Mercantile Bankshares' profit falls 3%

Earnings per share in 3rd quarter dipped 9%, to 63 cents from 69 cents

October 22, 2003|By Paul Adams | Paul Adams,SUN STAFF

Mercantile Bankshares Corp. reported a 3 percent decrease in third-quarter net income as low interest rates, the fallout from a management shake-up in its wealth management division and merger costs related to its acquisition of F&M Bancorp cut into profits.

Net income in the quarter that ended Sept. 30 was $47.2 million, compared with $48.6 million in the third quarter last year. Earnings per diluted share were 63 cents, down 9 percent from the 69 cents reported for the same period last year.

The decline in earnings was roughly in line with the Baltimore company's Sept. 22 forecast, which warned that earnings per share would be about 10 cents lower than in the second quarter. The bank beat that forecast by a penny.

Analysts called it a good quarter, saying Mercantile remains poised to take advantage of an inevitable rise in interest rates and an improved economic picture in the year ahead.

The bank's shares closed down 7 cents at $40.95 a share, having fallen slightly more than $1 before rebounding.

"Considering the economy they've been dealt and the interest rates they've been dealt, the company has managed very successfully, albeit not up to the standards they've set for themselves," said Gerard S. Cassidy, an analyst with RBC Capital Markets in Portland, Maine. "We believe payback for them will come when rates move higher, the economy strengthens and they get the expected cost savings from the F&M Bancorp deal."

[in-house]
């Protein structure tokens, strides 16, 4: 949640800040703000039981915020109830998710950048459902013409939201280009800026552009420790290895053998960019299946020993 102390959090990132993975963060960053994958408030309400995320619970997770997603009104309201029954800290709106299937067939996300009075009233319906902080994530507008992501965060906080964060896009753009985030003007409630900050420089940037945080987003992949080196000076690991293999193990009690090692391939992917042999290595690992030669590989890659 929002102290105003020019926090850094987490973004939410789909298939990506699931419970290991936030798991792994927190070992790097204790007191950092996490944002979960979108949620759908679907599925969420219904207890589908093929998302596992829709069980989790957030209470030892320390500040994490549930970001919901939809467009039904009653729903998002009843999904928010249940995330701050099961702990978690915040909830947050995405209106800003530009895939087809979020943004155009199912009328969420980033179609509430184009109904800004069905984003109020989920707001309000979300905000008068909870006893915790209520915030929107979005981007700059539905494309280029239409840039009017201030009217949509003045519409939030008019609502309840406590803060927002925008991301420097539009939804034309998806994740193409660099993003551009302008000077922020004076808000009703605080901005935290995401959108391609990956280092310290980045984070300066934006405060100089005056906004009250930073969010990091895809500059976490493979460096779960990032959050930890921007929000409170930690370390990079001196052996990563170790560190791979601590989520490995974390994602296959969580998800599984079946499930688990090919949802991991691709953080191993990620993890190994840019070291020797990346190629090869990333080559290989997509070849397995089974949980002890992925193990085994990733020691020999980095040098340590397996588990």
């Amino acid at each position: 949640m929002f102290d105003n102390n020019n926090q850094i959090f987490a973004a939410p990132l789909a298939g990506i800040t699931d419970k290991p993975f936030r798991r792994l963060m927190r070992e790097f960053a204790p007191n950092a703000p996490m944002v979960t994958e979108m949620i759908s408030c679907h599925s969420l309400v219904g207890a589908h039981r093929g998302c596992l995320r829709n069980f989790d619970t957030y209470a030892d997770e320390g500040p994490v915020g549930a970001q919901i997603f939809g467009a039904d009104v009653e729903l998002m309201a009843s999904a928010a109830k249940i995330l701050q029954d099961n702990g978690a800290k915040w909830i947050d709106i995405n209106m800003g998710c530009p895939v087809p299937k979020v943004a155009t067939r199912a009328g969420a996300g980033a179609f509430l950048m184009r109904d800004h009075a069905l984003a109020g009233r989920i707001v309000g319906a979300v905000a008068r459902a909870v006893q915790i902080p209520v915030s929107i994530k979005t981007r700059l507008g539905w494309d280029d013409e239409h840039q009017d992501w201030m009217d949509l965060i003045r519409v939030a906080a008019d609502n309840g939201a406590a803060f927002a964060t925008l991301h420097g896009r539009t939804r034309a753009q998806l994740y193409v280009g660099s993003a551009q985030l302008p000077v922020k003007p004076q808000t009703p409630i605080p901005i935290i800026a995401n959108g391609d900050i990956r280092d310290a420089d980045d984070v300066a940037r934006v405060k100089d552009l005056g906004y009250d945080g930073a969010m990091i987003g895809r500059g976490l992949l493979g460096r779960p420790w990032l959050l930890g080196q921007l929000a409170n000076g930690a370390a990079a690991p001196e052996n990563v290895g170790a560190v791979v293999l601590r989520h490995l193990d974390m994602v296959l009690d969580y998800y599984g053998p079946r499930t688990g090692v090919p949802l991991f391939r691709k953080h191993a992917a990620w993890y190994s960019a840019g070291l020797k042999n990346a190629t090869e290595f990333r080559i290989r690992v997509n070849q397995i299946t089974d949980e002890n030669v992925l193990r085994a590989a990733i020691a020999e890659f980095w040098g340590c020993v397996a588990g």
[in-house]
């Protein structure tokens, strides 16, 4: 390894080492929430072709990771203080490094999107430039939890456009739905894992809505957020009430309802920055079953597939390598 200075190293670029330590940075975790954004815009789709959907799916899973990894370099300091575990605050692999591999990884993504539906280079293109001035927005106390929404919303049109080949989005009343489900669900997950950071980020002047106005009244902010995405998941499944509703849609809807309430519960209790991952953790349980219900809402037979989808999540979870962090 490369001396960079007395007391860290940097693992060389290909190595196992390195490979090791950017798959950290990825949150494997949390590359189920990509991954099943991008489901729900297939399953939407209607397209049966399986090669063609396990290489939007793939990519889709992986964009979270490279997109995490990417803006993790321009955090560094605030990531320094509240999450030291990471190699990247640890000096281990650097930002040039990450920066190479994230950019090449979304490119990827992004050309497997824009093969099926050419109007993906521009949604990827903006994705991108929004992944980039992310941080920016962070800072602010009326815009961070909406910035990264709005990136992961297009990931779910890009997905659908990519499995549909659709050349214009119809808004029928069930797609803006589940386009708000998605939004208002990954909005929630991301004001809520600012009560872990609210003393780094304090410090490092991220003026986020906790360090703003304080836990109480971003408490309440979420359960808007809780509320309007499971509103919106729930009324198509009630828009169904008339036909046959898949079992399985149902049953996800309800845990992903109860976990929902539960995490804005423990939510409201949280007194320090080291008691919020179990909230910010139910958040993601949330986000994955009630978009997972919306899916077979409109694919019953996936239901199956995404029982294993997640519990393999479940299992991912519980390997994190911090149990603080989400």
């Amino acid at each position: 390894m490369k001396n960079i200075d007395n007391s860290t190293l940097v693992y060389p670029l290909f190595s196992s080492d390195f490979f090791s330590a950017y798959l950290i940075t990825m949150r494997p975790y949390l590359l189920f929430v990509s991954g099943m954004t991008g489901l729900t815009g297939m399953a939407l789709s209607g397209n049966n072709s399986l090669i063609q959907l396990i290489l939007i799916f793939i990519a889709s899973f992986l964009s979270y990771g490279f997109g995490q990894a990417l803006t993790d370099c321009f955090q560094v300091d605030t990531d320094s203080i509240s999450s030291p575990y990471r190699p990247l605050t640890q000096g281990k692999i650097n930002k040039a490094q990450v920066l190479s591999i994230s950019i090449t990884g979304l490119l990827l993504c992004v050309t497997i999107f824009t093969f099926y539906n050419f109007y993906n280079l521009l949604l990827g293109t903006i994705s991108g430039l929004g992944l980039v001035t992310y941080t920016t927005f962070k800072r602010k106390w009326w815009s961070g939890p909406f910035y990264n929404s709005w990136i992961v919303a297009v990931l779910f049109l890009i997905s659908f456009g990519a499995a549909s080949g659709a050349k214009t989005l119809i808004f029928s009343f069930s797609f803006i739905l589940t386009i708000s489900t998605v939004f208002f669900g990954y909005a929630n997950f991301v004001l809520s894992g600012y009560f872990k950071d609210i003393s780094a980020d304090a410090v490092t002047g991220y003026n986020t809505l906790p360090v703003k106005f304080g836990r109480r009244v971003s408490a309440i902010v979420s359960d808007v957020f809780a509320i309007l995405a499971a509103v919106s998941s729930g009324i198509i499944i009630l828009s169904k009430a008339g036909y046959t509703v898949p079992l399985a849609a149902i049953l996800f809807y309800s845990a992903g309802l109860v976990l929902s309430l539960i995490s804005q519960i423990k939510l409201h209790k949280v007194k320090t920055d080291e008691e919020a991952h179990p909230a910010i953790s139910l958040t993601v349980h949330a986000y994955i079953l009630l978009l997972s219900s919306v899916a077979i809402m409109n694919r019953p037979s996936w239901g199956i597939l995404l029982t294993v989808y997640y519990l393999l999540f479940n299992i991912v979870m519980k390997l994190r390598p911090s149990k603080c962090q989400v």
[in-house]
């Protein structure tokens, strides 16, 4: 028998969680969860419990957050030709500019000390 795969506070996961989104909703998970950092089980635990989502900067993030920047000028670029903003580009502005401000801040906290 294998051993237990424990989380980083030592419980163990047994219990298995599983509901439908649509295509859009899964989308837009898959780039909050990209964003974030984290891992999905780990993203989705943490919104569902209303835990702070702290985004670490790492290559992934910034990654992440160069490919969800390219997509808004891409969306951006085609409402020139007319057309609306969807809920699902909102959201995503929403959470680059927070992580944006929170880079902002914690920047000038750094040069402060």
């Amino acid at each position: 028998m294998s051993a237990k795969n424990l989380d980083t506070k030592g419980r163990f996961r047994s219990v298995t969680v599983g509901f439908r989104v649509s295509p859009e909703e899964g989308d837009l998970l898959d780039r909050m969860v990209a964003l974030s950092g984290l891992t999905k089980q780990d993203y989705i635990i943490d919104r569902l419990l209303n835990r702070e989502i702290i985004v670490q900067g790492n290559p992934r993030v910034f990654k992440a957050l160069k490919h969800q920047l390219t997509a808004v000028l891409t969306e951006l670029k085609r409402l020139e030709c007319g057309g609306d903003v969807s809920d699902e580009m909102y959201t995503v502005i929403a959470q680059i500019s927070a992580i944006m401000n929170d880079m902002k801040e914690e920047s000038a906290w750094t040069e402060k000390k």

The acquisition of F&M added income-producing assets of $2.2 billion, $1.4 billion in loans and total deposits of $1.7 billion to Mercantile's balance sheet. But costs related to the purchase erased $1.5 million, or 2 cents a share, from the bank's third-quarter earnings. The bank expects to incur an additional 3 cents to 5 cents a share in merger expenses in the fourth quarter.

Edward J. Kelly III, Mercantile's chairman and chief executive, said in a conference call yesterday that the merger is ahead of projections.

"We are very much on track to reach the cost-savings targets," he said.

The bank continues to suffer from low interest rates as the difference between what it charges borrowers and the interest it pays to depositors and creditors has shrunk. The bank's net interest margin fell to 4.19 percent in the third quarter from 4.38 percent in the previous quarter.

"Frankly, based on some of the other [earnings] releases I've read recently, it doesn't seem to be out of line with other banks similarly situated," Kelly said.

Pretax severance payments in its investments and wealth management division reduced earnings by $3.6 million. Most of that amount went to buy out the employment contract of Wallace Mathai-Davis, who was ousted as head of the wealth management unit in August.

The bank's net interest income grew 9 percent to $122.2 million, compared with $111.9 million in the third quarter last year. The increase was attributed to a 16 percent increase in average loans and a 25 percent increase in average securities.

In the nine-month period, net income was $146.2 million, an increase of 3 percent from the $141.7 million reported for the comparable period last year. Diluted net income per share for the nine-month period was $2.05, 1 percent more than in the corresponding period last year.

Claire M. Percarpio, an analyst with Janney Montgomery Scott in Philadelphia, said the bank's shares are likely to take a hit in the short term as a result of the lower earnings. But the bank has momentum heading into next year, she said.

"The market reaction, I'm not surprised at," she said, referring to Mercantile shares' initial fall yesterday.

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